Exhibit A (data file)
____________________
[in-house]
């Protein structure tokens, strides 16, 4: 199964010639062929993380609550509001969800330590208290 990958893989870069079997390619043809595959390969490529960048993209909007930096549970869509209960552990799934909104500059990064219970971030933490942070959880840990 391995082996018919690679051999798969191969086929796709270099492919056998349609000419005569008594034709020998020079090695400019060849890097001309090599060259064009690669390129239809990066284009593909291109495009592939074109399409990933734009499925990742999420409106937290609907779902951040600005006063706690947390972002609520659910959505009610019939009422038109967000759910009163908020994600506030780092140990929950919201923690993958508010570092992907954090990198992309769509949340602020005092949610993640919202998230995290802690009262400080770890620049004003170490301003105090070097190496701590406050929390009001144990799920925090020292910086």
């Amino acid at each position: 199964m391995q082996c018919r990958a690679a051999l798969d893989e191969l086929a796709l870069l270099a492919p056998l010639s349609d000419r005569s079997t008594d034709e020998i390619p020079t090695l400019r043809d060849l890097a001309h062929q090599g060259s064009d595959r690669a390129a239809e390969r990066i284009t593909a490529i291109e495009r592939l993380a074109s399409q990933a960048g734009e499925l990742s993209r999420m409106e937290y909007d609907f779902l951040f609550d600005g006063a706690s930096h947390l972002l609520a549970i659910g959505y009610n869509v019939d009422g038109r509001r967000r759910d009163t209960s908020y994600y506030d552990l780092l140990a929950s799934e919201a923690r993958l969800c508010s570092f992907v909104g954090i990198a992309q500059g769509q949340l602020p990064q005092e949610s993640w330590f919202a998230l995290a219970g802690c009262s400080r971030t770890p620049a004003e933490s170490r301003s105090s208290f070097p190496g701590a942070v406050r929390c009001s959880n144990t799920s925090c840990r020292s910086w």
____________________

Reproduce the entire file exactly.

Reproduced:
[in-house]
């Protein structure tokens, strides 16, 4: 199964010639062929993380609550509001969800330590208290 990958893989870069079997390619043809595959390969490529960048993209909007930096549970869509209960552990799934909104500059990064219970971030933490942070959880840990 391995082996018919690679051999798969191969086929796709270099492919056998349609000419005569008594034709020998020079090695400019060849890097001309090599060259064009690669390129239809990066284009593909291109495009592939074109399409990933734009499925990742999420409106937290609907779902951040600005006063706690947390972002609520659910959505009610019939009422038109967000759910009163908020994600506030780092140990929950919201923690993958508010570092992907954090990198992309769509949340602020005092949610993640919202998230995290802690009262400080770890620049004003170490301003105090070097190496701590406050929390009001144990799920925090020292910086």
């Amino acid at each position: 199964m391995q082996c018919r990958a690679a051999l798969d893989e191969l086929a796709l870069l270099a492919p056998l010639s349609d000419r005569s079997t008594d034709e020998i390619p020079t090695l400019r043809d060849l890097a001309h062929q090599g060259s064009d595959r690669a390129a239809e390969r990066i284009t593909a490529i291109e495009r592939l993380a074109s399409q990933a960048g734009e499925l990742s993209r999420m409106e937290y909007d609907f779902l951040f609550d600005g006063a706690s930096h947390l972002l609520a549970i659910g959505y009610n869509v019939d009422g038109r509001r967000r759910d009163t209960s908020y994600y506030d552990l780092l140990a929950s799934e919201a923690r993958l969800c508010s570092f992907v909104g954090i990198a992309q500059g769509q949340l602020p990064q005092e949610s993640w330590f919202a998230l995290a219970g802690c009262s400080r971030t770890p620049a004003e933490s170490r301003s105090s208290f070097p190496g701590a942070v406050r929390c009001s959880n144990t799920s925090c840990r020292s910086w």